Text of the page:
This blog post serves as a basic guide on how to run a FreeBSD 14 virtual machine in QEMU using a headless Ubuntu 22.04 linux host. The assumption here is both the host and guest operating systems are amd64 (a.k.a. x86_64).
Install QEMU packages
qemu-system-x86 package. Do not install recommended packages as
those will include a huge number of graphics packages we are not interested in
for a headless server.
sudo apt-get install -y --no-install-recommends qemu-system-x86
Also install the
qemu-utils package. This package provides the
which will be necessary for resizing the FreeBSD image.
sudo apt-get install -y qemu-utils
Lastly install the
ovmf package. This package provides a UEFI bios capable of
booting modern operating systems like the FreeBSD VM images.
sudo apt-get install -y ovmf
Download FreeBSD VM image
FreeBSD offers pre-made images specifically for use in VMs. These images do not
need to be installed like a typical
.iso image made for booting from CD-ROM
or USB stick. The FreeBSD download page can be found here.
Look under the VM column for VM images.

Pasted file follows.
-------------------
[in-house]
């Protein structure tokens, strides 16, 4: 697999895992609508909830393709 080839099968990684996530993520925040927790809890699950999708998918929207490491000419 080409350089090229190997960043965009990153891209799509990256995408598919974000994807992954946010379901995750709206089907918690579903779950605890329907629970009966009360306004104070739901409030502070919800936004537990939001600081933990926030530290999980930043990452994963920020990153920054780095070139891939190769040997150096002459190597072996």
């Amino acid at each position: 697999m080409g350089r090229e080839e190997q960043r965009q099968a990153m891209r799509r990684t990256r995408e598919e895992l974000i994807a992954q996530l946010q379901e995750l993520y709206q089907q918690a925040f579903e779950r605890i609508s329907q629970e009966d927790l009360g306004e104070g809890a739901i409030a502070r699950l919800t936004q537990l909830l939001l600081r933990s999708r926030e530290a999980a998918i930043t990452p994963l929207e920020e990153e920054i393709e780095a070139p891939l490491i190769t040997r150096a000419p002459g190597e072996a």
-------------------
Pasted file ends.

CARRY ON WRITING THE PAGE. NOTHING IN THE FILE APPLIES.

The image we want for QEMU is the
.qcow2 format image for the amd64 architecture,
without the ZFS overlay. For this guide we’ll download FreeBSD-14.0-RELEASE-amd64.qcow2.xz
Now extract the image.
Resize the image
Next, resize the image. By default you get just enough disk space for a minimal bootable OS. Once you install a few packages there will be insufficient disk space. The ideal size of the disk depends on your use case. In this example we expand the disk by 16 gigabytes.
qemu-img resize FreeBSD-14.0-RELEASE-amd64.qcow2 +16G
Boot the FreeBSD VM
We can finally boot the VM! QEMU needs a number of non-default options for booting a headless FreeBSD VM.
note: you must still resize the partition inside the VM after this step.
sudo qemu-system-x86_64 -m 4096 -smp 4 -bios /usr/share/ovmf/OVMF.fd -serial mon:stdio -nographic -drive file=FreeBSD-14.0-RELEASE-amd64.qcow2 -enable-kvm
-m 4096 option indicates the VM should have 4 gigabytes of system memory.
-smp 4 option indicates the VM should have 4 CPU cores.
-bios /usr/share/ovmf/OVMF.fd option indicates the VM should boot with UEFI.
-serial mon:stdio option indicates the VM should use your pseudo terminal as the serial terminal.
-nographic option indicates the VM should not have a display.
-drive <image> option indicates our VM image to boot.
-enable-kvm option indicates the VM should use Linux’s hardware acceleration.
Resize the OS partition
Once FreeBSD is booted, you can login with username
root (there is no password).
Then we must run the
growfs command inside the VM to resize the OS partition
scheme to fill the expanded image we created.
And that’s it! It’s probably a good idea to set a password on root, create service users, etc. The packer tool from HashiCorp can help automate such steps but that’s a blog post for another day.